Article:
Unhealthy, painful feet can stop us in our tracks, both physically and mentally. So, surely such an important area of health deserves protected titles and a clear distinction between practitioner roles. However, this is not necessarily the case.
Whereas the likes of dentists receive protected title status, there’s no such thing in the world of foot health, meaning anyone can treat your feet. Although there is sufficient legal protection when it comes to podiatrists and chiropodists, there remains some ambiguity around the titles.
Though there isn’t a great deal of difference legally or functionally, chiropody has traditionally been seen as ‘footcare’, whereas podiatry is a ‘foot specialism’. Since the qualification requirements changed internationally in 1993, podiatry became the recognised title, putting chiropody as a term on the back foot.
To qualify as a podiatrist, you now had to complete a university-based degree – the highest level of graduate training for foot specialists in the UK – requiring specific academic entry criteria, assessment against national benchmarks and many hours of clinical experience.
With 3-4 years of study, the course takes around three times longer than any other Foot Health Practitioner course to complete. The scope of practice is also far wider too. Not only do you have to master the core foot treatments, you need to demonstrate an understanding of pharmacology, anatomy, physiology and the administration of local anaesthetic.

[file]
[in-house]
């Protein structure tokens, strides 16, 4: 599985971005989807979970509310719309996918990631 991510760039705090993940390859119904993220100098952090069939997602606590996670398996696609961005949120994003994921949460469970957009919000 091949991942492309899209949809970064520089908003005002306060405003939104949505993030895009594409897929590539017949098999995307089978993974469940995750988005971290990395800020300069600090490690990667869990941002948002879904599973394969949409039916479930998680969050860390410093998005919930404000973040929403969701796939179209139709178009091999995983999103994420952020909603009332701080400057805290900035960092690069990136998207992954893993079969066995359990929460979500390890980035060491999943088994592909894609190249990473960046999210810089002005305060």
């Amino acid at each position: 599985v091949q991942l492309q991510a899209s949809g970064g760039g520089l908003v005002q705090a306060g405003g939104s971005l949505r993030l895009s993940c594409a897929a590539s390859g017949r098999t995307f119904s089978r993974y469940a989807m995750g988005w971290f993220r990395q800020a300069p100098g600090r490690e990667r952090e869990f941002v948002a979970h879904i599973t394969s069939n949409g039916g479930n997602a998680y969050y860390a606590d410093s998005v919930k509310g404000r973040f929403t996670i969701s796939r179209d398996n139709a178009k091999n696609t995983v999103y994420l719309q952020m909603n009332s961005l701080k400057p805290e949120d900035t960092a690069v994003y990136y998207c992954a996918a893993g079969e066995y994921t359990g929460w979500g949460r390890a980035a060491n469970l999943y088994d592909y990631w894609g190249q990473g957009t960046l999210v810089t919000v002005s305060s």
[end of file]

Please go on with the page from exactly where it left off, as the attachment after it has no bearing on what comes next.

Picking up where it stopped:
Qualified podiatrists are allowed to treat feet and related structures without any supervision after graduation, assuming they are registered with the Healthcare Professionals Council (HCPC) – the governing body designed to make sure podiatrists practice within the appropriate scope, while keeping up to date with the latest research-led treatments. Though the HCPC does not have the means to close down poor podiatry practices, it does encourage high standards and scrutiny through audits and whistleblowing.
Anyone who qualified before 2003 could convert to the new qualification through further study. However, even without the qualification, any foot practitioner could apply for HCPC registration, which means there are some podiatrists (or chiropodists) without the qualification. And to muddy the waters further, you can also be a podiatrist without being HCPC-registered, assuming you have an appropriate qualification and are transparent about your non-registered status.
Before you entrust your feet to anyone, look out for the HCPC registered logo on the practitioner’s website or clinic, and don’t be afraid to ask them about their qualifications. Your precious feet deserve a safe pair of hands after all!